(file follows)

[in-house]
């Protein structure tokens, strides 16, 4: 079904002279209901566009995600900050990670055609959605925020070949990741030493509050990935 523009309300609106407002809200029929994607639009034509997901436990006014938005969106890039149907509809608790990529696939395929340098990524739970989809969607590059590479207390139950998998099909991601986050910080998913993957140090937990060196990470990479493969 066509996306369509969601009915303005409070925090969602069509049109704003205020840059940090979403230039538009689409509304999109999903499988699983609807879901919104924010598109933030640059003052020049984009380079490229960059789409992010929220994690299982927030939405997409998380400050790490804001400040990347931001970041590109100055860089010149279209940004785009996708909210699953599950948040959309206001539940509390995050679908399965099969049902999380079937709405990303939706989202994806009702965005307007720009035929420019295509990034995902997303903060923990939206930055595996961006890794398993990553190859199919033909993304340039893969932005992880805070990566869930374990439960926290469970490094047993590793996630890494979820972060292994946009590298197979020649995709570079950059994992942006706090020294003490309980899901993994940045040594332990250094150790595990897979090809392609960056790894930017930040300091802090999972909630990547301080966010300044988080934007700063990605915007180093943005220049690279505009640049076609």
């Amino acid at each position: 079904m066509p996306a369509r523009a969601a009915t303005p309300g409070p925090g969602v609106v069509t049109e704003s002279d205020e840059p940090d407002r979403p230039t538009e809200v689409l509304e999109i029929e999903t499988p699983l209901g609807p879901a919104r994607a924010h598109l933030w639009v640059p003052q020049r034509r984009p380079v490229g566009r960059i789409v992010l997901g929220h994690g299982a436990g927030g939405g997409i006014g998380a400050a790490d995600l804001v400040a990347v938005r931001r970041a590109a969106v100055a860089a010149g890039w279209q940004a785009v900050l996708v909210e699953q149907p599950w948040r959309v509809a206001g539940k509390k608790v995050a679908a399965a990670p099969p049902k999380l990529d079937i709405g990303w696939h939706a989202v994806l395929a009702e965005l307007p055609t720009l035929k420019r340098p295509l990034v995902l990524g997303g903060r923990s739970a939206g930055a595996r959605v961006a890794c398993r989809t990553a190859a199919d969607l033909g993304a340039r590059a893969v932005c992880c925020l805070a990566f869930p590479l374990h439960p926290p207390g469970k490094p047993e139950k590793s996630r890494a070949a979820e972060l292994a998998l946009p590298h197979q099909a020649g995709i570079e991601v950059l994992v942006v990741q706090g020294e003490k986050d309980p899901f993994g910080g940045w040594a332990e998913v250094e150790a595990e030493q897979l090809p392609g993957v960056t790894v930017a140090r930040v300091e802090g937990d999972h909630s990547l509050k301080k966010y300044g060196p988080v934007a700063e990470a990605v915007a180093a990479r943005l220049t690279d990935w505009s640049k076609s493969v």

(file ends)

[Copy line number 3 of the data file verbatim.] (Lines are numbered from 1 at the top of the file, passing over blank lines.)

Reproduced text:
């Amino acid at each position: 079904m066509p996306a369509r523009a969601a009915t303005p309300g409070p925090g969602v609106v069509t049109e704003s002279d205020e840059p940090d407002r979403p230039t538009e809200v689409l509304e999109i029929e999903t499988p699983l209901g609807p879901a919104r994607a924010h598109l933030w639009v640059p003052q020049r034509r984009p380079v490229g566009r960059i789409v992010l997901g929220h994690g299982a436990g927030g939405g997409i006014g998380a400050a790490d995600l804001v400040a990347v938005r931001r970041a590109a969106v100055a860089a010149g890039w279209q940004a785009v900050l996708v909210e699953q149907p599950w948040r959309v509809a206001g539940k509390k608790v995050a679908a399965a990670p099969p049902k999380l990529d079937i709405g990303w696939h939706a989202v994806l395929a009702e965005l307007p055609t720009l035929k420019r340098p295509l990034v995902l990524g997303g903060r923990s739970a939206g930055a595996r959605v961006a890794c398993r989809t990553a190859a199919d969607l033909g993304a340039r590059a893969v932005c992880c925020l805070a990566f869930p590479l374990h439960p926290p207390g469970k490094p047993e139950k590793s996630r890494a070949a979820e972060l292994a998998l946009p590298h197979q099909a020649g995709i570079e991601v950059l994992v942006v990741q706090g020294e003490k986050d309980p899901f993994g910080g940045w040594a332990e998913v250094e150790a595990e030493q897979l090809p392609g993957v960056t790894v930017a140090r930040v300091e802090g937990d999972h909630s990547l509050k301080k966010y300044g060196p988080v934007a700063e990470a990605v915007a180093a990479r943005l220049t690279d990935w505009s640049k076609s493969v």